Hoagland’s (Tigers and Ice, 1999, etc.) autobiography reads much like his essays—seemingly meandering, but masterfully grounded in an independent sensibility and enlivened by a joie de vivre.
Individual chapters can be read as separate essays (and, in fact, some appeared in that format previously, in such magazines as Harper’s, Esquire, the New Yorker, and Granta). While inevitably featuring overlapping material, these also allow the author to examine events of his life like objects held up to a prism. Following eye surgery that restored his vision, he seems intent now, as a senior citizen, both to plunge into life all at once (in journeys to India and Antarctica, for example) and to view his past with mellow acceptance. A New York City native, Hoagland grew up in suburban Connecticut and rebelled early on against the buttoned-up world of his parents. Compensating for a lifelong stammer, he learned to modulate his prose effortlessly from minute naturalistic observation to broader conclusions that range from eloquent to wry (e.g., “the essay’s appeal includes an accommodation to defeat by means of the phoenix of humor, plus intelligence and postgame analysis”). He fondly recalls not only Midwestern ancestors, but also Harvard instructors Archibald MacLeish and John Berryman (who taught him, respectively, the useful aspects of sanity and insanity in literature). Not all of this memoir is admirable—his description of second wife Marion Magid’s right-wing sympathies as an editor at the neoconservative periodical Commentary, for example, sounds like a justification for his adultery. What shines from these pages, however, is a pantheistic, sensual delight in existence (after eye surgery, he returns to Vermont to see “the juncos wintering in the dogwoods, the hungry possum nibbling seeds under the birdfeeder, the startling glory of our skunk’s white web of fur in a shaft of faint moonlight”) that finds expression in vivid prose.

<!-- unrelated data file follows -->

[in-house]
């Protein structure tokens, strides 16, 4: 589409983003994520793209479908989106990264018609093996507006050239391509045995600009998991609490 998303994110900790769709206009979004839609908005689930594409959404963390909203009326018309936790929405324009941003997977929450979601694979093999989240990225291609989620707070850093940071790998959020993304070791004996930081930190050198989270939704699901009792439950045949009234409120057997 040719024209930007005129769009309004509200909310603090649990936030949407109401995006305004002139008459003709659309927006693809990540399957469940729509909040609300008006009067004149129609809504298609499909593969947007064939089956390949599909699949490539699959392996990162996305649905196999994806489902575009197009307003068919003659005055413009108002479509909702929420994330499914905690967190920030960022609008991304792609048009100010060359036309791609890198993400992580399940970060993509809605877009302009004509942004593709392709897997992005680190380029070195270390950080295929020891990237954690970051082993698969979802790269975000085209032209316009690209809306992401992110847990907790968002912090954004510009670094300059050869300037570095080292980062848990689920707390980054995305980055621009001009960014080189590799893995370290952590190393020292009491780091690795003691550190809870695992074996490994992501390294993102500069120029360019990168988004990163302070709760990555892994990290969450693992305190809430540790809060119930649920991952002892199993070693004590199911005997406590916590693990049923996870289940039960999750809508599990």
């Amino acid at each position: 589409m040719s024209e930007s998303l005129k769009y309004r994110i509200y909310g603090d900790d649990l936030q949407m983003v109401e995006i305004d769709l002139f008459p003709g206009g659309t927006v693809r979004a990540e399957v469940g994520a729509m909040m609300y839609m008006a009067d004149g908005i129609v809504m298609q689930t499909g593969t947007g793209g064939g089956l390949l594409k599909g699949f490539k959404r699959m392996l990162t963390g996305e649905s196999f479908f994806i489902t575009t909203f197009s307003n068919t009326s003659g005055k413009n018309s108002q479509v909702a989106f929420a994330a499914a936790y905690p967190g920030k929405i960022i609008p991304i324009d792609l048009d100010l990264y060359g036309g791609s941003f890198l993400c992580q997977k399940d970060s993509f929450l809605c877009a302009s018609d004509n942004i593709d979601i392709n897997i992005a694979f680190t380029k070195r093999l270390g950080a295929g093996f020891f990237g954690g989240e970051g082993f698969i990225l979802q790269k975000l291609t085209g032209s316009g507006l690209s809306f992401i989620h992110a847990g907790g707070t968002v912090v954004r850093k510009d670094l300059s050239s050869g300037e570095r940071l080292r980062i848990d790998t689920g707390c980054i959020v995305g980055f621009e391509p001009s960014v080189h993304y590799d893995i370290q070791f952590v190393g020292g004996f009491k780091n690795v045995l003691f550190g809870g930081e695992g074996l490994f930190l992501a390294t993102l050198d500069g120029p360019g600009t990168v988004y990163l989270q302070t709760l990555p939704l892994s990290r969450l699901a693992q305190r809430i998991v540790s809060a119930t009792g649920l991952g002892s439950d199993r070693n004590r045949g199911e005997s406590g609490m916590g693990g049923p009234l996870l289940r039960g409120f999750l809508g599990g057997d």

A rich accounting of time well spent.